Day By Day

Wednesday, October 11, 2006

Putnam on Diversity

This is getting a lot of play, especially from the right.

The Financial Times reports:

A bleak picture of the corrosive effects of ethnic diversity has been revealed in research by Harvard University’s Robert Putnam, one of the world’s most influential political scientists.

His research shows that the more diverse a community is, the less likely its inhabitants are to trust anyone – from their next-door neighbour to the mayor.


The core message of the research was that, “in the presence of diversity, we hunker down”, he said. “We act like turtles. The effect of diversity is worse than had been imagined. And it’s not just that we don’t trust people who are not like us. In diverse communities, we don’t trust people who do look like us.”

Prof Putnam found trust was lowest in Los Angeles, “the most diverse human habitation in human history”, but his findings also held for rural South Dakota, where “diversity means inviting Swedes to a Norwegians’ picnic”.

When the data were adjusted for class, income and other factors, they showed that the more people of different races lived in the same community, the greater the loss of trust. “They don’t trust the local mayor, they don’t trust the local paper, they don’t trust other people and they don’t trust institutions,” said Prof Putnam. “The only thing there’s more of is protest marches and TV watching.”

Read it here.

This account is tantalizing, but maddingly frustrating. Just what was meant by "class, income and other factors"? What measures of "trust" are they using? Is this just a simple regression analysis or what? I want to see the original study. Damn journalists.

Putnam makes the reasonable observation that, while immigration and the free flow of labor and capital has material benefits to both importing and exporting societies, there are social costs involved. This is commonsensical and each of us must decide whether or not the economic benefits outweigh the social costs. I happen to think they do. Obviously this puts me in a minority. Putnam seems to imply the opposite.

I really want to know how he calculates social costs.

Putham delayed publishing his results until he could come up with recommendations on how to correct for the social costs of immigration. I am interested in seeing what he thinks, although I am not encouraged by his past work, especially "Bowling Alone" (the book that made him famous). "Bowling" was deeply flawed in its original form (although I understand he has corrected some of its deficiencies in later editions), and its recommendations just plain silly.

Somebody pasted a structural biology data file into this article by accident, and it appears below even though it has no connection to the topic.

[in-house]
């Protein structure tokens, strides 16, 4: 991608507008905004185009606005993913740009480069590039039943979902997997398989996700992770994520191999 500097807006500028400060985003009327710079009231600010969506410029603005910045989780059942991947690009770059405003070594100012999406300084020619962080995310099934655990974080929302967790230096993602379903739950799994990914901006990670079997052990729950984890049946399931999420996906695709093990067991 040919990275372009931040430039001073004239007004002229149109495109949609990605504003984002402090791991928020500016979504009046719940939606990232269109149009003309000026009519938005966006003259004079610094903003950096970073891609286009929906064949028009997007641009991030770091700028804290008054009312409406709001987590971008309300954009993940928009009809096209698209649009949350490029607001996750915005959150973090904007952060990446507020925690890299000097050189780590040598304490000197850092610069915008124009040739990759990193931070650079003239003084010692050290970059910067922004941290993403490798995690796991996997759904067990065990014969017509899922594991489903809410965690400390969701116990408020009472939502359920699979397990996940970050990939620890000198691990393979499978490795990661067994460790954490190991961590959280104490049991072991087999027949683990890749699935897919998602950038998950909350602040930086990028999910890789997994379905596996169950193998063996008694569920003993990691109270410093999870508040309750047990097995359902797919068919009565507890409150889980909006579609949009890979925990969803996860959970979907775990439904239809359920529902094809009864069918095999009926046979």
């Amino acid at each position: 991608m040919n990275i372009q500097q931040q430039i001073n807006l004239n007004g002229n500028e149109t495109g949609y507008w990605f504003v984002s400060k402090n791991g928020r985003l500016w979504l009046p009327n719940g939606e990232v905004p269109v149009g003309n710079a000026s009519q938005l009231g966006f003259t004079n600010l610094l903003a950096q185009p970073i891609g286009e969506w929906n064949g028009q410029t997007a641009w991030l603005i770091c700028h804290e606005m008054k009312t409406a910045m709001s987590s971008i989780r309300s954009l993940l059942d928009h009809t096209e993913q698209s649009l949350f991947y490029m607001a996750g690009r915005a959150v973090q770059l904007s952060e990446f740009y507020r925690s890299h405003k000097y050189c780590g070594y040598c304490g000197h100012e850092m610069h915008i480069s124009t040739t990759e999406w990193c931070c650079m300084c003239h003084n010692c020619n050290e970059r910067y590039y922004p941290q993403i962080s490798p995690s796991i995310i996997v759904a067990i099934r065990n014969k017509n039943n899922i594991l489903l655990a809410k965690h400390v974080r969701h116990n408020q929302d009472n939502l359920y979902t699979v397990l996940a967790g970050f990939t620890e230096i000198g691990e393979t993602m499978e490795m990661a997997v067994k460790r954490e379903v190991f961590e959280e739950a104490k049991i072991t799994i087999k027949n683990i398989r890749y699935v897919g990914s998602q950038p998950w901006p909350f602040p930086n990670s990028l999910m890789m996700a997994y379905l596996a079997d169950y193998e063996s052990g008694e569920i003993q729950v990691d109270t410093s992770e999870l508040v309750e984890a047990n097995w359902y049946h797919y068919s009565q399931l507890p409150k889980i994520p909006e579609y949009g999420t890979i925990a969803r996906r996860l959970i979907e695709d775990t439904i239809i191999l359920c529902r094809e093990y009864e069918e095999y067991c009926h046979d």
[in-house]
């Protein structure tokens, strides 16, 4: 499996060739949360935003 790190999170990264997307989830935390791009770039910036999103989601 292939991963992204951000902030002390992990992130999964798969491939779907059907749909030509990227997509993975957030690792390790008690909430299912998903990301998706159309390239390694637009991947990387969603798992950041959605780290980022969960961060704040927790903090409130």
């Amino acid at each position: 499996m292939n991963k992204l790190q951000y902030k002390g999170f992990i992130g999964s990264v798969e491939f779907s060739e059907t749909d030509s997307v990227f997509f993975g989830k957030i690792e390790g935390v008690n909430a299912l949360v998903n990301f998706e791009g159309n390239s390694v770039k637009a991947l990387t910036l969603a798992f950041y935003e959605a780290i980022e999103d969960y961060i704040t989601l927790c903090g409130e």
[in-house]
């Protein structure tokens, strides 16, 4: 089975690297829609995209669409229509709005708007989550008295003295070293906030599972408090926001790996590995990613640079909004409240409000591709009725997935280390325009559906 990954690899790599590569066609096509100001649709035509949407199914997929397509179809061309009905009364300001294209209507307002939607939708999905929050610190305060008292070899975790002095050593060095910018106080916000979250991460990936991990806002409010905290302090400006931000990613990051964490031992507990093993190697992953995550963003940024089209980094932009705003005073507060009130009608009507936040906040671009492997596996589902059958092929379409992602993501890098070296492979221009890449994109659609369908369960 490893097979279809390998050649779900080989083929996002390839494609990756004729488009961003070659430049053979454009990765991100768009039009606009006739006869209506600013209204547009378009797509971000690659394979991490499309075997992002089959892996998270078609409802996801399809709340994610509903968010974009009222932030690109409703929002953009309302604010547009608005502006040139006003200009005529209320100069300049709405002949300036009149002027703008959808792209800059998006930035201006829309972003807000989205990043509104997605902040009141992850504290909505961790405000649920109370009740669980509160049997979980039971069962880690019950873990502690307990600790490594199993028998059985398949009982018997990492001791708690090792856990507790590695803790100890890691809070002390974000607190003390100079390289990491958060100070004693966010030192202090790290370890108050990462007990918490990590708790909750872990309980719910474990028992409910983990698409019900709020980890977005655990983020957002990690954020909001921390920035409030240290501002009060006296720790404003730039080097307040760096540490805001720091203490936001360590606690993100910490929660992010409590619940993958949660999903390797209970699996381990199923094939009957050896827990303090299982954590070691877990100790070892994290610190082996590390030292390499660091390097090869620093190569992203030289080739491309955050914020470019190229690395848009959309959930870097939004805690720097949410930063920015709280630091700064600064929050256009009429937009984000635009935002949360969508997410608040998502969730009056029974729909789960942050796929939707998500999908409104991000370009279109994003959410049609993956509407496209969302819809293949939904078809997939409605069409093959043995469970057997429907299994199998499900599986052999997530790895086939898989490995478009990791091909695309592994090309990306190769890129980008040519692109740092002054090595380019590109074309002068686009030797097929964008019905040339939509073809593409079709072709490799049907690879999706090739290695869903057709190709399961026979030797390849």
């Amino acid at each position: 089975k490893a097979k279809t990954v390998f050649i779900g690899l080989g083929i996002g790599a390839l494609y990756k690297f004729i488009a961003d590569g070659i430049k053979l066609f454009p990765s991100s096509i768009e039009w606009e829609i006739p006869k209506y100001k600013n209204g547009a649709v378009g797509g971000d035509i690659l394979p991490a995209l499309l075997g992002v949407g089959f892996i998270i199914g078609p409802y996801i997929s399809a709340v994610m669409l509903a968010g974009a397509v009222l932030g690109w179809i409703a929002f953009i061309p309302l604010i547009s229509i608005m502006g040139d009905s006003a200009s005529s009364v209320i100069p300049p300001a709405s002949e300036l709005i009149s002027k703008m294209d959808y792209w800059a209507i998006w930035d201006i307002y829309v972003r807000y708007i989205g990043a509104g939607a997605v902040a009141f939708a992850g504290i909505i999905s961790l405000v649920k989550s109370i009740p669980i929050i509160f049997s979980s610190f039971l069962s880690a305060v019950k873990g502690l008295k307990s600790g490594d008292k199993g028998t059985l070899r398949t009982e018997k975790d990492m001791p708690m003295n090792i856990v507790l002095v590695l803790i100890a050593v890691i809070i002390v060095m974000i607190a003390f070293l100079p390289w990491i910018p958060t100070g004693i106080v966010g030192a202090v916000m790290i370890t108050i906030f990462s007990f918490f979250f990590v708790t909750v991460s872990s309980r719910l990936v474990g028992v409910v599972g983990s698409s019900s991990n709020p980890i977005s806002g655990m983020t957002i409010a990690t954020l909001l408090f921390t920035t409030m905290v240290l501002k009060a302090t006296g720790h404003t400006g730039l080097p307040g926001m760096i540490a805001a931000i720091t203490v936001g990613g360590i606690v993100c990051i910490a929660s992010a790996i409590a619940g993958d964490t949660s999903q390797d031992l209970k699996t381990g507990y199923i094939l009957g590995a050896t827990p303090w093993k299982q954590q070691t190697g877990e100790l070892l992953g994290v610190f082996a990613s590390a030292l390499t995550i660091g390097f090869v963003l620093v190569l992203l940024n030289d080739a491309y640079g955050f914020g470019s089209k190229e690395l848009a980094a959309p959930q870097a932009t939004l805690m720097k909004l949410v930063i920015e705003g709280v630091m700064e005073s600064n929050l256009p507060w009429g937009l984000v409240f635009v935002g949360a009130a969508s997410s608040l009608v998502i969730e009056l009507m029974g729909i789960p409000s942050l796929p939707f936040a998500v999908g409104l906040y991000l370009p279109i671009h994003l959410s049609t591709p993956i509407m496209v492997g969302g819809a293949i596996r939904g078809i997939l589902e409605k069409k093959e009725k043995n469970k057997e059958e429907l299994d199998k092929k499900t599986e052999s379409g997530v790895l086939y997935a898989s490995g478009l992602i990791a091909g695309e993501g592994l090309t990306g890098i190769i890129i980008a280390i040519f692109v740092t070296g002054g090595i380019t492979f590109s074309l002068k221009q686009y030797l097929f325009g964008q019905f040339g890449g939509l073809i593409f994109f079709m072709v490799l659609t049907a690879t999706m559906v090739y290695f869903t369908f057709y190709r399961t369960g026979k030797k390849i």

Putnam takes the traditional sociological position that everything is a social construct. He argues that current conditions and trends “have been socially constructed, and can be socially reconstructed”. That is not encouraging. I, for one, don't want to be socially reconstructed, and I suspect that would be true for most people. Here Putnam betrays the social scientists' lust for power, based in the assumption that human nature is infinitely malleable and therefore societies can and should be engineered to conform to their recommendations.

At the end of the article Putnam does more than imply a goal of re-engineering society:
“What we shouldn’t do is to say that they [immigrants] should be more like us. We should construct a new us.”
As Count Floyd used to say, "That, kids, is really scary."

At least Putnam has the sense to criticize the mindless cult of diversity that has overtaken our public institutions. This is why so many on the right have rushed to embrace his statements. I suspect, though, that as his larger agenda becomes clear they will find him less attractive. I should note, parenthetically, that Putnam's study is just the latest in a sudden barrage of high-level social science research that has directly contested many of the assumptions governing public policy across a whole range of institutions and issues. I sense a sea change a'coming.

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